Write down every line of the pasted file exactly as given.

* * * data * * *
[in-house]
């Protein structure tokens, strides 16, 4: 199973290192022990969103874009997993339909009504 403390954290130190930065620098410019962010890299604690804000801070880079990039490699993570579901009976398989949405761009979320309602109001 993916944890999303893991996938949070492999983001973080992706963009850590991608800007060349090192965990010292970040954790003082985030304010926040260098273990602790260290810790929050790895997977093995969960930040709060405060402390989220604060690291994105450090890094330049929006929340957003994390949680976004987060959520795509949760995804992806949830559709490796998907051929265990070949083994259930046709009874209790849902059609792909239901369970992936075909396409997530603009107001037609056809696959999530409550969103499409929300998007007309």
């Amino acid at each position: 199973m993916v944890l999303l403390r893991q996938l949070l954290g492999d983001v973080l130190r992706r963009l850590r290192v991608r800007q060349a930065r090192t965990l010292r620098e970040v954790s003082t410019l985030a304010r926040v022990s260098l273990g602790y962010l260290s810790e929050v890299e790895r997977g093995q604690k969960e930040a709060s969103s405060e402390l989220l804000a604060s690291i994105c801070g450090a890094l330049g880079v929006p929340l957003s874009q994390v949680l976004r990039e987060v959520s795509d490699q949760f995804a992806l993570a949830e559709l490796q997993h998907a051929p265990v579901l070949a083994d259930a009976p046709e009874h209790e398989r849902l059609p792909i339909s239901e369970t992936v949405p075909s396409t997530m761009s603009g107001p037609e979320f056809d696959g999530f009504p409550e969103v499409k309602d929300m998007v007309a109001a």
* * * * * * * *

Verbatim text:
[in-house]
């Protein structure tokens, strides 16, 4: 199973290192022990969103874009997993339909009504 403390954290130190930065620098410019962010890299604690804000801070880079990039490699993570579901009976398989949405761009979320309602109001 993916944890999303893991996938949070492999983001973080992706963009850590991608800007060349090192965990010292970040954790003082985030304010926040260098273990602790260290810790929050790895997977093995969960930040709060405060402390989220604060690291994105450090890094330049929006929340957003994390949680976004987060959520795509949760995804992806949830559709490796998907051929265990070949083994259930046709009874209790849902059609792909239901369970992936075909396409997530603009107001037609056809696959999530409550969103499409929300998007007309």
């Amino acid at each position: 199973m993916v944890l999303l403390r893991q996938l949070l954290g492999d983001v973080l130190r992706r963009l850590r290192v991608r800007q060349a930065r090192t965990l010292r620098e970040v954790s003082t410019l985030a304010r926040v022990s260098l273990g602790y962010l260290s810790e929050v890299e790895r997977g093995q604690k969960e930040a709060s969103s405060e402390l989220l804000a604060s690291i994105c801070g450090a890094l330049g880079v929006p929340l957003s874009q994390v949680l976004r990039e987060v959520s795509d490699q949760f995804a992806l993570a949830e559709l490796q997993h998907a051929p265990v579901l070949a083994d259930a009976p046709e009874h209790e398989r849902l059609p792909i339909s239901e369970t992936v949405p075909s396409t997530m761009s603009g107001p037609e979320f056809d696959g999530f009504p409550e969103v499409k309602d929300m998007v007309a109001a």